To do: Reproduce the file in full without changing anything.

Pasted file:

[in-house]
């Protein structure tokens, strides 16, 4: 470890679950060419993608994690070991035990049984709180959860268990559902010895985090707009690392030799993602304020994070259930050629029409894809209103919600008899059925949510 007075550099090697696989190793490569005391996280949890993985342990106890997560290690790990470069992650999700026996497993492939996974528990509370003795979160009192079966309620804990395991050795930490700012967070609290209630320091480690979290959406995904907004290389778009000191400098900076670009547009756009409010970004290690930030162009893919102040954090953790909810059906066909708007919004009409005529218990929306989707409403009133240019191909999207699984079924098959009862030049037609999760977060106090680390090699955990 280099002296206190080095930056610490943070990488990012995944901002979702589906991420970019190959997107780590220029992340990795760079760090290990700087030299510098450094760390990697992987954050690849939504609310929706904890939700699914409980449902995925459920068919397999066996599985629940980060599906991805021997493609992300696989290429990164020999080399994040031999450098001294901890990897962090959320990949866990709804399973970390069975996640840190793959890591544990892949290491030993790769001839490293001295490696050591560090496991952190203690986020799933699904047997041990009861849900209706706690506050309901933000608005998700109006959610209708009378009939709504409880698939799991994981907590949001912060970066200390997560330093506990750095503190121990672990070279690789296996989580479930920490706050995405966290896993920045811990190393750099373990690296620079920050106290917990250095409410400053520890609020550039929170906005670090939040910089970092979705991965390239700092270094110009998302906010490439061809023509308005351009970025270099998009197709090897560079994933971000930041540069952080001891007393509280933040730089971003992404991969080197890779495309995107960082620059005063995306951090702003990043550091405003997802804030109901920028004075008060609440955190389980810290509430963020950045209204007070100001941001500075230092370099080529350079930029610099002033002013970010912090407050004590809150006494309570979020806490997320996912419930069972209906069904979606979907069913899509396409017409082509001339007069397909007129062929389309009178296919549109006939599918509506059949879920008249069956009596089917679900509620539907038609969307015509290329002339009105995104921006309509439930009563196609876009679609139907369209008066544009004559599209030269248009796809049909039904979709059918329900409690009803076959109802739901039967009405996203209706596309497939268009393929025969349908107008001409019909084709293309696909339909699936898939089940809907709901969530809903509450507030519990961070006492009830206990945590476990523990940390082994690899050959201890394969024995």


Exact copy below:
[in-house]
């Protein structure tokens, strides 16, 4: 470890679950060419993608994690070991035990049984709180959860268990559902010895985090707009690392030799993602304020994070259930050629029409894809209103919600008899059925949510 007075550099090697696989190793490569005391996280949890993985342990106890997560290690790990470069992650999700026996497993492939996974528990509370003795979160009192079966309620804990395991050795930490700012967070609290209630320091480690979290959406995904907004290389778009000191400098900076670009547009756009409010970004290690930030162009893919102040954090953790909810059906066909708007919004009409005529218990929306989707409403009133240019191909999207699984079924098959009862030049037609999760977060106090680390090699955990 280099002296206190080095930056610490943070990488990012995944901002979702589906991420970019190959997107780590220029992340990795760079760090290990700087030299510098450094760390990697992987954050690849939504609310929706904890939700699914409980449902995925459920068919397999066996599985629940980060599906991805021997493609992300696989290429990164020999080399994040031999450098001294901890990897962090959320990949866990709804399973970390069975996640840190793959890591544990892949290491030993790769001839490293001295490696050591560090496991952190203690986020799933699904047997041990009861849900209706706690506050309901933000608005998700109006959610209708009378009939709504409880698939799991994981907590949001912060970066200390997560330093506990750095503190121990672990070279690789296996989580479930920490706050995405966290896993920045811990190393750099373990690296620079920050106290917990250095409410400053520890609020550039929170906005670090939040910089970092979705991965390239700092270094110009998302906010490439061809023509308005351009970025270099998009197709090897560079994933971000930041540069952080001891007393509280933040730089971003992404991969080197890779495309995107960082620059005063995306951090702003990043550091405003997802804030109901920028004075008060609440955190389980810290509430963020950045209204007070100001941001500075230092370099080529350079930029610099002033002013970010912090407050004590809150006494309570979020806490997320996912419930069972209906069904979606979907069913899509396409017409082509001339007069397909007129062929389309009178296919549109006939599918509506059949879920008249069956009596089917679900509620539907038609969307015509290329002339009105995104921006309509439930009563196609876009679609139907369209008066544009004559599209030269248009796809049909039904979709059918329900409690009803076959109802739901039967009405996203209706596309497939268009393929025969349908107008001409019909084709293309696909339909699936898939089940809907709901969530809903509450507030519990961070006492009830206990945590476990523990940390082994690899050959201890394969024995």